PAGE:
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Martin St. Louis upbeat that Rangers can grab momentum

Rangers right wing Martin St. Louis celebrates his

Rangers right wing Martin St. Louis celebrates his goal with left wing Chris Kreider against Los Angeles Kings goalie Jonathan Quick in the second period of Game 4 of the Stanley Cup Final at Madison Square Garden on Wednesday, June 11, 2014. Credit: Kathleen Malone-Van Dyke

When the Rangers were down 3-1 to Pittsburgh in the Eastern Conference semifinals, the determination of Martin St. Louis to play in spite of the death of his mother, France, set an example for dedication that lifted his teammates to a remarkable comeback that carried them all the way to the Stanley Cup Final.

So it was no surprise that the 38-year-old sparkplug had as much bounce to his spirit as anyone heading into Game 4 last night looking at a 3-0 deficit against the Kings.

"We're upbeat,'' St. Louis said after the pregame skate at Madison Square Garden. "We have a chance to do something special. It's all about momentum, and we're looking to grab it. I know we're in a hole right now, but we're looking for everybody to get hot. Hopefully, we get that tonight, and we get momentum.''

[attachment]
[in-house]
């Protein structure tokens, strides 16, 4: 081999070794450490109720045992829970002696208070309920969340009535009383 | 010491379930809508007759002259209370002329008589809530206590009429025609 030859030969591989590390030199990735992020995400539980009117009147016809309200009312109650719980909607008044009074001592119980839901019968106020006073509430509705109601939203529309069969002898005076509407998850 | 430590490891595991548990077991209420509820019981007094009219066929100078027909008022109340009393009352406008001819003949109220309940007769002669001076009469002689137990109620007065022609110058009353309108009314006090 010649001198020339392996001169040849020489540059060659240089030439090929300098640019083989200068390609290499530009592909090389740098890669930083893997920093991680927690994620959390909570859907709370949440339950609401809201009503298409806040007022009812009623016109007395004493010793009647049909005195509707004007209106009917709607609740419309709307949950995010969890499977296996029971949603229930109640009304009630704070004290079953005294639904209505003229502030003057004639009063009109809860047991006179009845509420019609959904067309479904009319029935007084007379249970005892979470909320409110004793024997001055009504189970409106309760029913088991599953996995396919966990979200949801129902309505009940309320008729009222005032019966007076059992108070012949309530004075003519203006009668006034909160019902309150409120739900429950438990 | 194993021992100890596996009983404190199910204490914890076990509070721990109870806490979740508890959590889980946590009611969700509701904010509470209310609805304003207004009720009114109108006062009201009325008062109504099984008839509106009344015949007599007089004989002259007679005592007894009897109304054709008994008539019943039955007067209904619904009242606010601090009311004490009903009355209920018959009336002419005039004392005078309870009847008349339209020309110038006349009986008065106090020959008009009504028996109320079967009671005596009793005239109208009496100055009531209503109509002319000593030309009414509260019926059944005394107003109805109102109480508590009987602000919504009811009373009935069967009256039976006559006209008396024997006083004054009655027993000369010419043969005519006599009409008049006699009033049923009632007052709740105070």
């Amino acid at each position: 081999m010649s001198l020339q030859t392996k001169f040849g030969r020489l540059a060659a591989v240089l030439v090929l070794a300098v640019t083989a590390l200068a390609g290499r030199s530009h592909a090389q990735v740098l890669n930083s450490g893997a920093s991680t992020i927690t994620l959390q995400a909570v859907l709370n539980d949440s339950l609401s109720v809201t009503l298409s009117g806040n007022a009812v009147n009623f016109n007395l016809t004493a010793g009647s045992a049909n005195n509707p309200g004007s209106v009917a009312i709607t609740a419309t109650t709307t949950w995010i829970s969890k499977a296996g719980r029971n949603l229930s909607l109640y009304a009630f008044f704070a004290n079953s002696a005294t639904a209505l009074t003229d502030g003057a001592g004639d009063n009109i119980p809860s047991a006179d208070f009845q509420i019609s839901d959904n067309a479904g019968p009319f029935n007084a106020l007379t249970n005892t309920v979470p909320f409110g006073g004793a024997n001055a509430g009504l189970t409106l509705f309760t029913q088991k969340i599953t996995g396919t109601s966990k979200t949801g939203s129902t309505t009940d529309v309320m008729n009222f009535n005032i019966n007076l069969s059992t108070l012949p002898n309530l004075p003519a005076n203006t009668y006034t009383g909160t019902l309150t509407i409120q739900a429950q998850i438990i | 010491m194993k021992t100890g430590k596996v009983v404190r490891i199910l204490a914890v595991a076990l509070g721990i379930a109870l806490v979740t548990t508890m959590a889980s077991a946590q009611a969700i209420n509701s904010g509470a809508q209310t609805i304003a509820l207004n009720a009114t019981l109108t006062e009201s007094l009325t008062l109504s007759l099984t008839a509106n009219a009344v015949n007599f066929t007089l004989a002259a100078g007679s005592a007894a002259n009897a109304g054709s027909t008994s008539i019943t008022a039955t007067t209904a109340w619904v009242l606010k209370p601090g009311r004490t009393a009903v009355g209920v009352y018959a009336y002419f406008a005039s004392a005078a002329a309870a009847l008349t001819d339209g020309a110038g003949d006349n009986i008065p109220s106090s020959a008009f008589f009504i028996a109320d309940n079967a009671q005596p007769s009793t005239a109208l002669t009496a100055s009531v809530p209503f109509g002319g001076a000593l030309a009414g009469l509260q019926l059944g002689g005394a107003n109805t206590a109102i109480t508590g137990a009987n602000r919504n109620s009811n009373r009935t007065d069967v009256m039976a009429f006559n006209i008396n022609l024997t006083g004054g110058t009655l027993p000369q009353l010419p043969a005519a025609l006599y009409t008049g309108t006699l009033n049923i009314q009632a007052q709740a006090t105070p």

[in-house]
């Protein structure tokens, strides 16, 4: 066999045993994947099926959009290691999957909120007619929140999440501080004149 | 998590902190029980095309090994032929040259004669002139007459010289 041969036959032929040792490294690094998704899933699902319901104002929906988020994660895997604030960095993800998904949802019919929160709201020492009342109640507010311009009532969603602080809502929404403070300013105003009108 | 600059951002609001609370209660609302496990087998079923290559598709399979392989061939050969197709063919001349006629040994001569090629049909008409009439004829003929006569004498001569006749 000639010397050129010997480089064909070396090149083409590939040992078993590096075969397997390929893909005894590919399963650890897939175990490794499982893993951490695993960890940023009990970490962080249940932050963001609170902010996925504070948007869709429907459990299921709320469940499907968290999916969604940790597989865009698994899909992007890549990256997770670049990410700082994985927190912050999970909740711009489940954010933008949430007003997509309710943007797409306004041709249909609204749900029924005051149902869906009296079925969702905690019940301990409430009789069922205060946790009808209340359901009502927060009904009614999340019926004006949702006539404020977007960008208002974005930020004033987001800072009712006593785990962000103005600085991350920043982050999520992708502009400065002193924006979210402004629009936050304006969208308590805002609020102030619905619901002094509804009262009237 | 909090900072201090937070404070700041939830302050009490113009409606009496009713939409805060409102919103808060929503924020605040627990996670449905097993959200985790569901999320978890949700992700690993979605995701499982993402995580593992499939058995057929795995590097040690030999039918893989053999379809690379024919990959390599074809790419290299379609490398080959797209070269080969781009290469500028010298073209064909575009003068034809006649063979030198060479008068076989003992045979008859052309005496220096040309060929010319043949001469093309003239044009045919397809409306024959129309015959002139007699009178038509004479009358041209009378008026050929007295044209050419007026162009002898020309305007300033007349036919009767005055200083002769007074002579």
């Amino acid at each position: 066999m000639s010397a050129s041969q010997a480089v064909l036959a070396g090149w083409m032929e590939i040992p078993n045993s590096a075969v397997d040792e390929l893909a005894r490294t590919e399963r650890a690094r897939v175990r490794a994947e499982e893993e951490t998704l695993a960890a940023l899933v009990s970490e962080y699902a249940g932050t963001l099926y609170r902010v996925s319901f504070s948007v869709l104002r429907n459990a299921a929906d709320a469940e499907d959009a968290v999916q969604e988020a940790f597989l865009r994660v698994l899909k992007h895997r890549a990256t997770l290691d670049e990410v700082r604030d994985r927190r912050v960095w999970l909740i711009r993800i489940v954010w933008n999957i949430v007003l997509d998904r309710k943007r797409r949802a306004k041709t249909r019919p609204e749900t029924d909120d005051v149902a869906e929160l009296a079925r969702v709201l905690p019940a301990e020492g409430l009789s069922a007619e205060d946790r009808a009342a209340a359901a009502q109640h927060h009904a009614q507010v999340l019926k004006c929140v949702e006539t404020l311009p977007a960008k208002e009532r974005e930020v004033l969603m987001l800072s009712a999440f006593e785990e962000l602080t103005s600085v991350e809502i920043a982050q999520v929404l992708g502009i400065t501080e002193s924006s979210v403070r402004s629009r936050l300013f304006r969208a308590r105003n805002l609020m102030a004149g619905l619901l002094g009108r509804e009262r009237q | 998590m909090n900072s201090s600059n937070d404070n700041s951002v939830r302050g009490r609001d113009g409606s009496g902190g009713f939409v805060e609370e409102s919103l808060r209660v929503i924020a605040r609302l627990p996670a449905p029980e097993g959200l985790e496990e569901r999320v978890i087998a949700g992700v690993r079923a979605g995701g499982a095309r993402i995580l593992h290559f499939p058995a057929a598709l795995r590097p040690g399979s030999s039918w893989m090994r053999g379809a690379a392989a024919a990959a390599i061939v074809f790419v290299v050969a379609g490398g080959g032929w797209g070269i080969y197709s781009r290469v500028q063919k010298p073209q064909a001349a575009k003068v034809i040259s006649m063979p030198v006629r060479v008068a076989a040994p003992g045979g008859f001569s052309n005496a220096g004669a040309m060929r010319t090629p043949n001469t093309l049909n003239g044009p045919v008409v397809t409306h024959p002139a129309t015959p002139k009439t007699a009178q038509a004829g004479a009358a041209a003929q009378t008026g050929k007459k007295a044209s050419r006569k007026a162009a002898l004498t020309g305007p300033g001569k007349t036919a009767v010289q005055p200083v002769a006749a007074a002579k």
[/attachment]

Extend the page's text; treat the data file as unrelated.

Wouldn't you know it was St. Louis who netted the second-period goal that ultimately gave the Rangers a 2-1 victory and sent the series back to Los Angeles for Game 5 tomorrow night.

He solved the Rangers' biggest obstacle, Kings goaltender Jonathan Quick, by crashing the net along with linemate Chris Kreider. When Derek Stepan's shot from the left point rebounded in front, Kreider took a whack, sending it bouncing left of the crease, where St. Louis lifted it over Quick for a 2-0 lead.

"The boys understand this is do or die,'' St. Louis said. "We showed up today. Before the game we were in our game-day routine. We're a confident bunch. We did some great things. Obviously, it hasn't gone the way we wanted it to go, but we got our first win tonight, and I'm sure that's going to help our mood.''

The Rangers lost Game 3 when two of the Kings' goals were deflected in by Rangers, including one that went off St. Louis. But the bounces were reversed in Game 4, with the Rangers capitalizing on one break after another.

St. Louis was in position for a good bounce because he and Kreider crashed the net to create traffic at the goalmouth.

"Chris makes a great play going to the net hard,'' Stepan said, "and that's something we've got to continue to do.''

"It definitely went our way,'' St. Louis added. "The end of the game was stressful, but you need puck luck and some bounces. Hopefully, we're going to keep earning them.''

St. Louis was referring to a third period in which the Kings outshot the Rangers 15-1, forcing Henrik Lundqvist to make a bunch of tough saves amid total chaos.

"The stress level was a little high. They're the team that's down. They're taking chances. They're doing things maybe they wouldn't be doing if they were up a goal. But last game, we outshot them 3-1 and lost. Tonight, they outshot us 2-1, and they lost the game. It's about finding ways to win, and tonight, we found a way.''

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